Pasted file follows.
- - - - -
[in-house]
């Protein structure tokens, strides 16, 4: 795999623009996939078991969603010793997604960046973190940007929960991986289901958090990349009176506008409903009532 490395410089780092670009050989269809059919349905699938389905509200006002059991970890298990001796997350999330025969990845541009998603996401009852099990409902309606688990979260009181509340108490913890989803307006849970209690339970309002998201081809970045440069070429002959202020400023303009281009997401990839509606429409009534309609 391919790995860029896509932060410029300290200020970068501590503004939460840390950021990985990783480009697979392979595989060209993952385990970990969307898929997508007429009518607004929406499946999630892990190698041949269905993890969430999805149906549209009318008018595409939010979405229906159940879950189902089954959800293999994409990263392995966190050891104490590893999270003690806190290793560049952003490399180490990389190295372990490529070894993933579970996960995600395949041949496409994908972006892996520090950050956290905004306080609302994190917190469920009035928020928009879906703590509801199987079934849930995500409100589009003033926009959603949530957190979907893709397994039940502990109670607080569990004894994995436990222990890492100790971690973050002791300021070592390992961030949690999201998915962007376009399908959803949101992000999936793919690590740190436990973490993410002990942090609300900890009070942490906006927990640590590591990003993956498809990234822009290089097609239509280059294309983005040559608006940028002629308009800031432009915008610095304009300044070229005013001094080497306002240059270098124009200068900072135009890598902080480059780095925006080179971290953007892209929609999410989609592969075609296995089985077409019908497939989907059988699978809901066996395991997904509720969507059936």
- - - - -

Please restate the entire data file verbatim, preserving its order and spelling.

[in-house]
């Protein structure tokens, strides 16, 4: 795999623009996939078991969603010793997604960046973190940007929960991986289901958090990349009176506008409903009532 490395410089780092670009050989269809059919349905699938389905509200006002059991970890298990001796997350999330025969990845541009998603996401009852099990409902309606688990979260009181509340108490913890989803307006849970209690339970309002998201081809970045440069070429002959202020400023303009281009997401990839509606429409009534309609 391919790995860029896509932060410029300290200020970068501590503004939460840390950021990985990783480009697979392979595989060209993952385990970990969307898929997508007429009518607004929406499946999630892990190698041949269905993890969430999805149906549209009318008018595409939010979405229906159940879950189902089954959800293999994409990263392995966190050891104490590893999270003690806190290793560049952003490399180490990389190295372990490529070894993933579970996960995600395949041949496409994908972006892996520090950050956290905004306080609302994190917190469920009035928020928009879906703590509801199987079934849930995500409100589009003033926009959603949530957190979907893709397994039940502990109670607080569990004894994995436990222990890492100790971690973050002791300021070592390992961030949690999201998915962007376009399908959803949101992000999936793919690590740190436990973490993410002990942090609300900890009070942490906006927990640590590591990003993956498809990234822009290089097609239509280059294309983005040559608006940028002629308009800031432009915008610095304009300044070229005013001094080497306002240059270098124009200068900072135009890598902080480059780095925006080179971290953007892209929609999410989609592969075609296995089985077409019908497939989907059988699978809901066996395991997904509720969507059936």